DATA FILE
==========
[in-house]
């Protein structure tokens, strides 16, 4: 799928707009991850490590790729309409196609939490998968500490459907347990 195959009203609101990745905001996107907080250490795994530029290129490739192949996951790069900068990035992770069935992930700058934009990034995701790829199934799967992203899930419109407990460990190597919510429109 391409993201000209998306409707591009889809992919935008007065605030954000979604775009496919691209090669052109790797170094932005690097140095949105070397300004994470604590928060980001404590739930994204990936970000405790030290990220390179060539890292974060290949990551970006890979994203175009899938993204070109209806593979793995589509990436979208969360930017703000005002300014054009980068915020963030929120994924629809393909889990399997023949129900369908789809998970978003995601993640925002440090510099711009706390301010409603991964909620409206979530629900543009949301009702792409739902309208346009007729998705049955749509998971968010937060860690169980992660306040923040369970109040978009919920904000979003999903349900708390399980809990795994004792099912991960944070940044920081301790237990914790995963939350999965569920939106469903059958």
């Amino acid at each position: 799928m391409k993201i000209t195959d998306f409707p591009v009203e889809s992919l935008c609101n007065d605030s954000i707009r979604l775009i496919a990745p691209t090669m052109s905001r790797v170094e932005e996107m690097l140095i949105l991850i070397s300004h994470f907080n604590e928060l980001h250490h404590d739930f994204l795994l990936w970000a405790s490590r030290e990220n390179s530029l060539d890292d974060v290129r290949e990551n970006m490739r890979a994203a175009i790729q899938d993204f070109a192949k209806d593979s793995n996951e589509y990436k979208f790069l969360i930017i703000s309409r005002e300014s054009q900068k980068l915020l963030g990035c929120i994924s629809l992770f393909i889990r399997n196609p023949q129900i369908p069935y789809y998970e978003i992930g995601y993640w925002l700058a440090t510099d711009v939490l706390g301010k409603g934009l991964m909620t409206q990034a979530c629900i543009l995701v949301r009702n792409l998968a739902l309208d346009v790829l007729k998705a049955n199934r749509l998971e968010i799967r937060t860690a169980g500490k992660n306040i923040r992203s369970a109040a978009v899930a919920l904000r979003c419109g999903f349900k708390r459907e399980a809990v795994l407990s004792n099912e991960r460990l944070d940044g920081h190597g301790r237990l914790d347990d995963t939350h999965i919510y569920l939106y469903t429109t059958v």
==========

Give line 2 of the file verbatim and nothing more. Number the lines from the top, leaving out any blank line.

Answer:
């Protein structure tokens, strides 16, 4: 799928707009991850490590790729309409196609939490998968500490459907347990 195959009203609101990745905001996107907080250490795994530029290129490739192949996951790069900068990035992770069935992930700058934009990034995701790829199934799967992203899930419109407990460990190597919510429109 391409993201000209998306409707591009889809992919935008007065605030954000979604775009496919691209090669052109790797170094932005690097140095949105070397300004994470604590928060980001404590739930994204990936970000405790030290990220390179060539890292974060290949990551970006890979994203175009899938993204070109209806593979793995589509990436979208969360930017703000005002300014054009980068915020963030929120994924629809393909889990399997023949129900369908789809998970978003995601993640925002440090510099711009706390301010409603991964909620409206979530629900543009949301009702792409739902309208346009007729998705049955749509998971968010937060860690169980992660306040923040369970109040978009919920904000979003999903349900708390399980809990795994004792099912991960944070940044920081301790237990914790995963939350999965569920939106469903059958």